The last word: I’m a believer
I am a child of American advertising. That means I believe everything. And anything.
I believe the purpose of life is romance, style and a great smile.
I believe I can have these things if I buy the right shampoo, toothpaste, car and phone system. If all of that fails, finding a good Christian online dating system will save me. A click of the mouse is all it takes.
I am not alone in believing big.
In high school, my friend Betty remarked one day that the sun had not come up. The rest of us thought it was a cloudy day. Not Betty.
She believed that some days the sun came up in the east and some days that lucky old sun simply chose not to roll around heaven all day.
This prepared me for years ahead of living in Oklahoma where many of us believe the unbelievable, especially about politics and religion.
No use trying to debate or reason with us, just say “Hmm” and look for the nearest door.
And so it is that I believe in prescriptive reading. Reading the right book can cure what ails you, or at least it can ameliorate the symptoms.
Take the summer-long, Hasty Bake heat wave. That ailed me. So I prescribed myself a series of cooling novels. I made a stack of Barbara Pym novels, moved a chair directly under an air conditioning vent, and reread my way through them.
This is the 100th anniversary of the birth of Pym, the English author considered the contemporary Jane Austen. Her slim, witty novels are set in 1950s English villages and suburban Anglican parishes. They feature women who wear hats and gloves, drink a great deal of tea, entertain the curate for supper, remember old beaus and are bemused by daily life in their cool and damp climate.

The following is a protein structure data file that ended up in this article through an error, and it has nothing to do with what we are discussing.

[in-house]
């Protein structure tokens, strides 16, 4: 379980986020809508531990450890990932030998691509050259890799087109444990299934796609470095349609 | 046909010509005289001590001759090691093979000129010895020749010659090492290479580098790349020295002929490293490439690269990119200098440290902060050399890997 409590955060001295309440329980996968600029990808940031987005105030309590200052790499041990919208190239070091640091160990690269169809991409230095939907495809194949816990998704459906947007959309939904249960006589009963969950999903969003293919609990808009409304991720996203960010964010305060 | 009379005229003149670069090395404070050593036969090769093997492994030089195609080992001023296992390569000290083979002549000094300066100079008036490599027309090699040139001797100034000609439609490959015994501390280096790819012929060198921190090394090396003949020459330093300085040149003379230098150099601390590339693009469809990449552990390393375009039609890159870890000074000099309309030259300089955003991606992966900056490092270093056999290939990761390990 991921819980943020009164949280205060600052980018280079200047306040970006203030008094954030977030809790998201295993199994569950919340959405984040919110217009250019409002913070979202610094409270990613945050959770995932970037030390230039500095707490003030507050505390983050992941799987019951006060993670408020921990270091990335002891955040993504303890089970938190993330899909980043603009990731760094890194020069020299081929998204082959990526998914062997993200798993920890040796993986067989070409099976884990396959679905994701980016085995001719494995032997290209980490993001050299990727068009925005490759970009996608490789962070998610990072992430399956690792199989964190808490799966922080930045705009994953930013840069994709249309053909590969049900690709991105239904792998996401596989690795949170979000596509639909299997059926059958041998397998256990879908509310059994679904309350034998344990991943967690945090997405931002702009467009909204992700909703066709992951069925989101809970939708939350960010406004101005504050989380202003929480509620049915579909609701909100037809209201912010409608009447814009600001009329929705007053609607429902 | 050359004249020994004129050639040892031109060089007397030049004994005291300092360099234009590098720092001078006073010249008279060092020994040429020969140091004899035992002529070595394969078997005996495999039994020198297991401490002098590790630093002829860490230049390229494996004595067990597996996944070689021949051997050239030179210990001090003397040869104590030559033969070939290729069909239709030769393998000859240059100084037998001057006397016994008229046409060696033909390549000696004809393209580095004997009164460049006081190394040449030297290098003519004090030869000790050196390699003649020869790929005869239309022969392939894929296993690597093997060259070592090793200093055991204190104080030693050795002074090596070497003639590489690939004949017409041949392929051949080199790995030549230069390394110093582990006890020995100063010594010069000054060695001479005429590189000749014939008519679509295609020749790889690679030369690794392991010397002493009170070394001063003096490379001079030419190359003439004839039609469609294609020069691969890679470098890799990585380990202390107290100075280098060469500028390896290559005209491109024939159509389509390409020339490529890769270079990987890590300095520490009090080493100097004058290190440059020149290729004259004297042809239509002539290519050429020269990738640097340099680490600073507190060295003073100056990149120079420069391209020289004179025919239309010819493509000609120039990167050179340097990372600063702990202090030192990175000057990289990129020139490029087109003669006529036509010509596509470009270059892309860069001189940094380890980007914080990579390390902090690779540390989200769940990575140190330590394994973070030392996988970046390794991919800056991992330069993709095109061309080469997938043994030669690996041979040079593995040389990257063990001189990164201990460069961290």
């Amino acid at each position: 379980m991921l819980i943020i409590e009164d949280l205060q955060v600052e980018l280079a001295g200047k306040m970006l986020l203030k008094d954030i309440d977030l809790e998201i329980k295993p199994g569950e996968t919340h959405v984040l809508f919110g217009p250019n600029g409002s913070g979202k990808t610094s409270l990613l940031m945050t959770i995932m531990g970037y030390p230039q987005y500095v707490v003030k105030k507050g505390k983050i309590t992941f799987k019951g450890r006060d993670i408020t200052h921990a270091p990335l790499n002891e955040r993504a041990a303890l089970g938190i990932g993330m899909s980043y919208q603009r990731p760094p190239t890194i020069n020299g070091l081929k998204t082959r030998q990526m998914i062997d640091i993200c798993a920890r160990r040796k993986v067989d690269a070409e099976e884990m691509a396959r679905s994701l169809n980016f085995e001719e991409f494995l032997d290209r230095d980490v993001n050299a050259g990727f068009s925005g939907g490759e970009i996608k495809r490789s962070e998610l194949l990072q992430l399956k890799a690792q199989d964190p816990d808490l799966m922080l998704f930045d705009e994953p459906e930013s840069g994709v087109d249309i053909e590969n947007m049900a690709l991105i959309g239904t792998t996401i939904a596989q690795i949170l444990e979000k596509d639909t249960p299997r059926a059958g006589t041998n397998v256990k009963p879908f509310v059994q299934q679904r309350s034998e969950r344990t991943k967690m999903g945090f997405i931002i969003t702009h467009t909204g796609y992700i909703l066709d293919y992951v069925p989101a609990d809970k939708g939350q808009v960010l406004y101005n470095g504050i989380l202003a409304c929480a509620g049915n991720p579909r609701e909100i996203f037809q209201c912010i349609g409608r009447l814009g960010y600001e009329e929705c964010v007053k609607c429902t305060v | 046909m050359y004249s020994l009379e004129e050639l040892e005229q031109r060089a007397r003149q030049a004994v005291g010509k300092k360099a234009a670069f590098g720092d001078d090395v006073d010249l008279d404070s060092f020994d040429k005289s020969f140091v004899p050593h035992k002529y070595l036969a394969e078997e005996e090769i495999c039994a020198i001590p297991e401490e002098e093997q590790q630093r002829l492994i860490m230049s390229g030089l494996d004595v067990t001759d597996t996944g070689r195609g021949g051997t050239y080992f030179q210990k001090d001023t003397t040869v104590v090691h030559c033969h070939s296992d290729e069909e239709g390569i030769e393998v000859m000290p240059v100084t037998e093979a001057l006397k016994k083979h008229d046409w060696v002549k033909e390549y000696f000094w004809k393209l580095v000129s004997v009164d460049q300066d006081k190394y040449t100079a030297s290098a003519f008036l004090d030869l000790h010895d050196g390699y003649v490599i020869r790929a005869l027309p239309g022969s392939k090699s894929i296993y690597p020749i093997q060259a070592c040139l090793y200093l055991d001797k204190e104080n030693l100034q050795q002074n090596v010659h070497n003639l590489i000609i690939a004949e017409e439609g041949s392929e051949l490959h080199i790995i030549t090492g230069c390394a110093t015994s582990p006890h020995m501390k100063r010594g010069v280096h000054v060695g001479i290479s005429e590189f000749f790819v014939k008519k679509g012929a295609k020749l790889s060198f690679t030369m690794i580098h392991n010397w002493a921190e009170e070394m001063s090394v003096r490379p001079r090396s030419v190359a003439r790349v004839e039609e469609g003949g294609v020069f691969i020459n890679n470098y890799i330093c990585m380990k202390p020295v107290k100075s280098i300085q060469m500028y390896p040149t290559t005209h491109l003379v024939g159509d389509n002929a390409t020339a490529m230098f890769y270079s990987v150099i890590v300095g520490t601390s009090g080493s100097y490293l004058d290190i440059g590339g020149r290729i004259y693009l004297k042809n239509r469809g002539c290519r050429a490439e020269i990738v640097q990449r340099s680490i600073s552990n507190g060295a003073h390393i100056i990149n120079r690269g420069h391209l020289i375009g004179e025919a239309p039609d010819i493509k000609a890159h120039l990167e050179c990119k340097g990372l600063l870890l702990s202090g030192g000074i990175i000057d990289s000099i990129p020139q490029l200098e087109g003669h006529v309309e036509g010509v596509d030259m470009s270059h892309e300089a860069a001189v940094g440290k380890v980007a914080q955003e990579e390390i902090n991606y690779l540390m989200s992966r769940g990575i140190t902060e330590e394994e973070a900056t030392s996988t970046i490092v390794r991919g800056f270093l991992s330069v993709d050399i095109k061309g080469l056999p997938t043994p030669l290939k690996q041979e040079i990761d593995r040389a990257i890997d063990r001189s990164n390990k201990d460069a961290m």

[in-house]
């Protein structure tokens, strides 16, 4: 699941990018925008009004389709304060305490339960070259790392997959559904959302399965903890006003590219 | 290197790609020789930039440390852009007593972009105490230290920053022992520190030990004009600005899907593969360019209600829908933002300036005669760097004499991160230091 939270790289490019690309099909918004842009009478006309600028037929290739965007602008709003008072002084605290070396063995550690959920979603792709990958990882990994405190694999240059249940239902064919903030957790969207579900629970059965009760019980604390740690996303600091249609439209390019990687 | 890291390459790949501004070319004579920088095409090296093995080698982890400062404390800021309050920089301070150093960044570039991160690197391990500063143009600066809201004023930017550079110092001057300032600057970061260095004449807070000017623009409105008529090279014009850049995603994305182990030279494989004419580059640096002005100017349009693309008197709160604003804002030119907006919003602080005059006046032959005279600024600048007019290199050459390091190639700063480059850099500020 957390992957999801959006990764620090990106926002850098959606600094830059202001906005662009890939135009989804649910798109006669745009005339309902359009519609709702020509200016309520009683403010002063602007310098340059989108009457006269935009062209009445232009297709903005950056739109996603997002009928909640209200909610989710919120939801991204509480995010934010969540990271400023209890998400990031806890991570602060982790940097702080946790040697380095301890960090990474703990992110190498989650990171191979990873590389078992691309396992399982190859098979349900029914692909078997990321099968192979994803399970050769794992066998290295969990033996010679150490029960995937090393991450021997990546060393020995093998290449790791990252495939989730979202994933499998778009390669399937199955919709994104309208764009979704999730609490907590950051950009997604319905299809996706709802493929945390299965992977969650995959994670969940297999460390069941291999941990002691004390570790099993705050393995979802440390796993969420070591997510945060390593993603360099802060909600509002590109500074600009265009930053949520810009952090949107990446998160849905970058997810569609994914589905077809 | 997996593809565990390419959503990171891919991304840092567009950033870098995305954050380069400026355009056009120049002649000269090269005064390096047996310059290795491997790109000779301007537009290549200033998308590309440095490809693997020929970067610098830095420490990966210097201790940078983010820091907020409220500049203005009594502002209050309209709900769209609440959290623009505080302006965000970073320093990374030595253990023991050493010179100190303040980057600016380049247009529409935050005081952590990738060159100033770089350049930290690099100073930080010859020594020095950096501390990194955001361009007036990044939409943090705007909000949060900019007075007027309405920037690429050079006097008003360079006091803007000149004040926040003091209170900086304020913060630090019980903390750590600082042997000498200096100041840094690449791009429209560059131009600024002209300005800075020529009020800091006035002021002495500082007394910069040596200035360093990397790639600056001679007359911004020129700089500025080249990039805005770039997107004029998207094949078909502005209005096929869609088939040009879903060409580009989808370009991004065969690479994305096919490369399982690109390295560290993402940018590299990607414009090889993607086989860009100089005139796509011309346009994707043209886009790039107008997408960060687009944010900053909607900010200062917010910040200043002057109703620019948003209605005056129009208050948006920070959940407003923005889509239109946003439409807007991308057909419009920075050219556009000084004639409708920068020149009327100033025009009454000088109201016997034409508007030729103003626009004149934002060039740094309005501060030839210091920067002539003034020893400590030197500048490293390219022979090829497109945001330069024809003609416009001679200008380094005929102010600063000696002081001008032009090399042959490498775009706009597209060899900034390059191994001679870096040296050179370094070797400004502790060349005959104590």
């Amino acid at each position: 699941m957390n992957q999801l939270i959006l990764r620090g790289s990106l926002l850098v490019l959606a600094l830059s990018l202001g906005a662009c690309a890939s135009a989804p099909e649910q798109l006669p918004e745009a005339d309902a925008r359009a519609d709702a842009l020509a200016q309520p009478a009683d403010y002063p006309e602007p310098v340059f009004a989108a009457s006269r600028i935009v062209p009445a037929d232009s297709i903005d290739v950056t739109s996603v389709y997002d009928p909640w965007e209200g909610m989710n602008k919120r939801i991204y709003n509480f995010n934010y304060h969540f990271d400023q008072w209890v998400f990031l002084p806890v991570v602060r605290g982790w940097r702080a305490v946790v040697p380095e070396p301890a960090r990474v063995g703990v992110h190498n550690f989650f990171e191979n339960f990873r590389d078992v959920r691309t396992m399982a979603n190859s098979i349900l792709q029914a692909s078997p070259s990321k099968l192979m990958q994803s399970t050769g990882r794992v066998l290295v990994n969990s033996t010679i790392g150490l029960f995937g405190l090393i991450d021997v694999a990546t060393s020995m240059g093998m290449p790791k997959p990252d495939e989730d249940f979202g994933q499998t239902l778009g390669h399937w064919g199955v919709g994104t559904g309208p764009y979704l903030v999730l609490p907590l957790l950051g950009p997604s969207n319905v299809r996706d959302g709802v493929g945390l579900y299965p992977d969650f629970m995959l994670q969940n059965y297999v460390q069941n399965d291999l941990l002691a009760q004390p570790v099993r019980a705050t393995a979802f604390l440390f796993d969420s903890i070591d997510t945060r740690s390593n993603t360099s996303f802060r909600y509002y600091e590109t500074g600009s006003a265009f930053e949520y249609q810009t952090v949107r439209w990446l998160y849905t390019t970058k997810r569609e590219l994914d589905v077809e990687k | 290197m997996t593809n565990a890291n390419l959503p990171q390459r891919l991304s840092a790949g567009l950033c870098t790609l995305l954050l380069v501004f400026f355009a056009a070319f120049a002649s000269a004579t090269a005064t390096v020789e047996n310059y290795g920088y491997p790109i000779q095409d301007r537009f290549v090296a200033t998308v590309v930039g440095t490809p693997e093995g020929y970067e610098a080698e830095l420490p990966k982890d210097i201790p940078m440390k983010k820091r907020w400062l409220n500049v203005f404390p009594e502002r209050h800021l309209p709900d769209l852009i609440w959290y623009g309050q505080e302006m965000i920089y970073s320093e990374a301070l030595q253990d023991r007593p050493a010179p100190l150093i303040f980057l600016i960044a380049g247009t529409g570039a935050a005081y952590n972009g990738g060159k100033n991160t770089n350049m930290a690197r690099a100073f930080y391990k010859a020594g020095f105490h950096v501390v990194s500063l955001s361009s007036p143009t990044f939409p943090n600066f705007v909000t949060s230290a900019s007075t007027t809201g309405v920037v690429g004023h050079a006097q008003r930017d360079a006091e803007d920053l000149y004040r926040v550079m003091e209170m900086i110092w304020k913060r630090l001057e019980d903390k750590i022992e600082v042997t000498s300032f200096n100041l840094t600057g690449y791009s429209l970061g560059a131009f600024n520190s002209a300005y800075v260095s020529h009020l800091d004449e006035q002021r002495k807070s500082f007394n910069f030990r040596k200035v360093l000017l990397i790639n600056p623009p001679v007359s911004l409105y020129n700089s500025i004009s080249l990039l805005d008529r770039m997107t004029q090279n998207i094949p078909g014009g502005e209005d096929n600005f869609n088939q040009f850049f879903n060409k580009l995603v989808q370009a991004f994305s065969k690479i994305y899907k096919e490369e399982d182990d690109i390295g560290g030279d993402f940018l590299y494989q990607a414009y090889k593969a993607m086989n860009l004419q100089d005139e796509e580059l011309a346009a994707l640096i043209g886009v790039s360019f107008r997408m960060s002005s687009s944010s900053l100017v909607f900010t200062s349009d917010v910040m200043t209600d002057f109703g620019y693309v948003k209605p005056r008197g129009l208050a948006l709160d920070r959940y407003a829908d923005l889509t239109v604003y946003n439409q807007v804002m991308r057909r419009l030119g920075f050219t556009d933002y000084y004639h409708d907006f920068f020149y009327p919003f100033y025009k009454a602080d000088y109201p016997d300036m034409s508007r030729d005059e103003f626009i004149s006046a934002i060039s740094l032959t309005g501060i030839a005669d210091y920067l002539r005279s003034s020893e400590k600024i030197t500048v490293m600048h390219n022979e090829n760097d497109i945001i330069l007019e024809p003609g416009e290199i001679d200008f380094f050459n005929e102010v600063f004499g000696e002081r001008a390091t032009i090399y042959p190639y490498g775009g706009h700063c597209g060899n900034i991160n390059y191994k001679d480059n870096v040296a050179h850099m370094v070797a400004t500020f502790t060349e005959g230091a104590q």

“Ah,” an English woman told me, “the England that never was.” Light years away from a hot summer, which is what I wanted.
I had just seen the Tulsa SummerStage play “84 Charing Cross Road” and now realized the austerity and food shortages of post-World War II England. This gave me new insight to the frugality of Pym’s characters. I saw why they fussed over what to serve the vicar at tea or how to let out the seams of an old dress and noted the progress of the new buildings going up in the bombed ruins of the Blitz.
Yet, they pressed on, enjoying life and relishing the fussiness of the Anglo-Catholic Church of England.
Pym’s novels are social comedies, but not as flashy as Noel Coward. Although they are quiet, they are not trifles. She was shortlisted for the acclaimed Booker Prize. She writes gently, with a clean style and clear observation of human behavior.
Time roars past so quickly, history seems left in the dust. One hundred years ago Woodrow Wilson was president, Suffragettes were marching in the streets, stainless steel was invented, Camels became the first packaged cigarettes, Hedy Lamarr was born and the Philadelphia A’s won the World Series.
Boy, does that sound like a long time ago. No wonder Oklahoma’s glamorous chanteuse Lee Wiley sang naughtily in 1933, “Don’t save your kisses, pass them around … Who will know you passed them around a hundred years from today.”
Since I believe everything, I believe history can be both informative and enjoyable.
As autumn approaches, here’s one way to enjoy history. Make yourself a plate of finger sandwiches, pour a glass of sherry and read Barbara Pym. I especially recommend “A Few Green Leaves,” “A Glass of Blessings” and “Excellent Women.”
You, too, may believe there’s no substitute for a cool book.